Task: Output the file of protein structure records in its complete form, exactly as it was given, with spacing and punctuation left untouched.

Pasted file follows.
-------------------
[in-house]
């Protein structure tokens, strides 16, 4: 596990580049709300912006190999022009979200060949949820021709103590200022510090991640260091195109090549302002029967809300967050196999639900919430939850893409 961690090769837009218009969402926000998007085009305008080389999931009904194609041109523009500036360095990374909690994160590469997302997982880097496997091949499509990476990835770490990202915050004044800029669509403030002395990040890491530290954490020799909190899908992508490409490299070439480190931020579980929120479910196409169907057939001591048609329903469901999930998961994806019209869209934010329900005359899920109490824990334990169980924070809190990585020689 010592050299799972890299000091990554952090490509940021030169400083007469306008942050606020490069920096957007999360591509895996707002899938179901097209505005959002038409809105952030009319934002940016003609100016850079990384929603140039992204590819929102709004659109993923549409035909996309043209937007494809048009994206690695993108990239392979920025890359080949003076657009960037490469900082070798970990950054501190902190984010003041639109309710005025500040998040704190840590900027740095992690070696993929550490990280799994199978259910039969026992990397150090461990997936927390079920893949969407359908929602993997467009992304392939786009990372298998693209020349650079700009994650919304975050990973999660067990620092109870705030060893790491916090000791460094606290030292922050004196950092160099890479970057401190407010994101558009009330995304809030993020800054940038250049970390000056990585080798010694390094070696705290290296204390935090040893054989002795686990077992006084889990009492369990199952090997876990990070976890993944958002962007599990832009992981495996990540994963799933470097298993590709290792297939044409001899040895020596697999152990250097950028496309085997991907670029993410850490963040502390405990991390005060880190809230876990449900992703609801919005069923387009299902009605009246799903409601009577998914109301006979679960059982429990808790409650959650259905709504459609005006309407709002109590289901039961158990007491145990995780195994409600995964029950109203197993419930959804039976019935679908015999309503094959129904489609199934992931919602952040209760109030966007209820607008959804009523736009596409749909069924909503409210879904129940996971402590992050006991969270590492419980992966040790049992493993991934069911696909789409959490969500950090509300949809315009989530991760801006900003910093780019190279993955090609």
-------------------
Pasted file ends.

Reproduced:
[in-house]
């Protein structure tokens, strides 16, 4: 596990580049709300912006190999022009979200060949949820021709103590200022510090991640260091195109090549302002029967809300967050196999639900919430939850893409 961690090769837009218009969402926000998007085009305008080389999931009904194609041109523009500036360095990374909690994160590469997302997982880097496997091949499509990476990835770490990202915050004044800029669509403030002395990040890491530290954490020799909190899908992508490409490299070439480190931020579980929120479910196409169907057939001591048609329903469901999930998961994806019209869209934010329900005359899920109490824990334990169980924070809190990585020689 010592050299799972890299000091990554952090490509940021030169400083007469306008942050606020490069920096957007999360591509895996707002899938179901097209505005959002038409809105952030009319934002940016003609100016850079990384929603140039992204590819929102709004659109993923549409035909996309043209937007494809048009994206690695993108990239392979920025890359080949003076657009960037490469900082070798970990950054501190902190984010003041639109309710005025500040998040704190840590900027740095992690070696993929550490990280799994199978259910039969026992990397150090461990997936927390079920893949969407359908929602993997467009992304392939786009990372298998693209020349650079700009994650919304975050990973999660067990620092109870705030060893790491916090000791460094606290030292922050004196950092160099890479970057401190407010994101558009009330995304809030993020800054940038250049970390000056990585080798010694390094070696705290290296204390935090040893054989002795686990077992006084889990009492369990199952090997876990990070976890993944958002962007599990832009992981495996990540994963799933470097298993590709290792297939044409001899040895020596697999152990250097950028496309085997991907670029993410850490963040502390405990991390005060880190809230876990449900992703609801919005069923387009299902009605009246799903409601009577998914109301006979679960059982429990808790409650959650259905709504459609005006309407709002109590289901039961158990007491145990995780195994409600995964029950109203197993419930959804039976019935679908015999309503094959129904489609199934992931919602952040209760109030966007209820607008959804009523736009596409749909069924909503409210879904129940996971402590992050006991969270590492419980992966040790049992493993991934069911696909789409959490969500950090509300949809315009989530991760801006900003910093780019190279993955090609």